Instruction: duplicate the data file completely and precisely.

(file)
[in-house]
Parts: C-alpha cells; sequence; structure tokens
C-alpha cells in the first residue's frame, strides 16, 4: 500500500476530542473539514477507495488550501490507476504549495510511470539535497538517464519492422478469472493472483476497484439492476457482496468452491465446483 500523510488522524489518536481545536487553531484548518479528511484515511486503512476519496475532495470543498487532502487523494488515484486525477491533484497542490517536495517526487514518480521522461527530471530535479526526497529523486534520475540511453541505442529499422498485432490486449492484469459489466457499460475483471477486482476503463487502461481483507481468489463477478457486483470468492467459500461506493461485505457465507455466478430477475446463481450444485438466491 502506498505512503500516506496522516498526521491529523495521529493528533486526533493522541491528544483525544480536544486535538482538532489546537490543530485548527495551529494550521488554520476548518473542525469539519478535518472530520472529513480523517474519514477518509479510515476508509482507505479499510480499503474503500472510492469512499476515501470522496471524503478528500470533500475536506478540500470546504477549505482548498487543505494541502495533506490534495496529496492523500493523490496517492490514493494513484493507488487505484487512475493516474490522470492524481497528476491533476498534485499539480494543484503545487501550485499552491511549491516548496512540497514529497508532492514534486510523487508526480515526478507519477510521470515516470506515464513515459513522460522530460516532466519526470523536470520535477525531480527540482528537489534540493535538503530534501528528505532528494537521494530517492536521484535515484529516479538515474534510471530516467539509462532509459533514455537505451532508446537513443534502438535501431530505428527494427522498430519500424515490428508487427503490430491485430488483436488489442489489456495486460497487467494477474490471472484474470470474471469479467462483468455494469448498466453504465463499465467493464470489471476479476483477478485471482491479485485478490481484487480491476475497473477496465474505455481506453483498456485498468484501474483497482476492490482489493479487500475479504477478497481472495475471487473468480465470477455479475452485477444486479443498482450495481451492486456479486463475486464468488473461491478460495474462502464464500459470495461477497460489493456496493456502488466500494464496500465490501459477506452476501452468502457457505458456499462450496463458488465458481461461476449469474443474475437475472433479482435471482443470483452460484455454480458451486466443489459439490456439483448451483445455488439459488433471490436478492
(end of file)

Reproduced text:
[in-house]
Parts: C-alpha cells; sequence; structure tokens
C-alpha cells in the first residue's frame, strides 16, 4: 500500500476530542473539514477507495488550501490507476504549495510511470539535497538517464519492422478469472493472483476497484439492476457482496468452491465446483 500523510488522524489518536481545536487553531484548518479528511484515511486503512476519496475532495470543498487532502487523494488515484486525477491533484497542490517536495517526487514518480521522461527530471530535479526526497529523486534520475540511453541505442529499422498485432490486449492484469459489466457499460475483471477486482476503463487502461481483507481468489463477478457486483470468492467459500461506493461485505457465507455466478430477475446463481450444485438466491 502506498505512503500516506496522516498526521491529523495521529493528533486526533493522541491528544483525544480536544486535538482538532489546537490543530485548527495551529494550521488554520476548518473542525469539519478535518472530520472529513480523517474519514477518509479510515476508509482507505479499510480499503474503500472510492469512499476515501470522496471524503478528500470533500475536506478540500470546504477549505482548498487543505494541502495533506490534495496529496492523500493523490496517492490514493494513484493507488487505484487512475493516474490522470492524481497528476491533476498534485499539480494543484503545487501550485499552491511549491516548496512540497514529497508532492514534486510523487508526480515526478507519477510521470515516470506515464513515459513522460522530460516532466519526470523536470520535477525531480527540482528537489534540493535538503530534501528528505532528494537521494530517492536521484535515484529516479538515474534510471530516467539509462532509459533514455537505451532508446537513443534502438535501431530505428527494427522498430519500424515490428508487427503490430491485430488483436488489442489489456495486460497487467494477474490471472484474470470474471469479467462483468455494469448498466453504465463499465467493464470489471476479476483477478485471482491479485485478490481484487480491476475497473477496465474505455481506453483498456485498468484501474483497482476492490482489493479487500475479504477478497481472495475471487473468480465470477455479475452485477444486479443498482450495481451492486456479486463475486464468488473461491478460495474462502464464500459470495461477497460489493456496493456502488466500494464496500465490501459477506452476501452468502457457505458456499462450496463458488465458481461461476449469474443474475437475472433479482435471482443470483452460484455454480458451486466443489459439490456439483448451483445455488439459488433471490436478492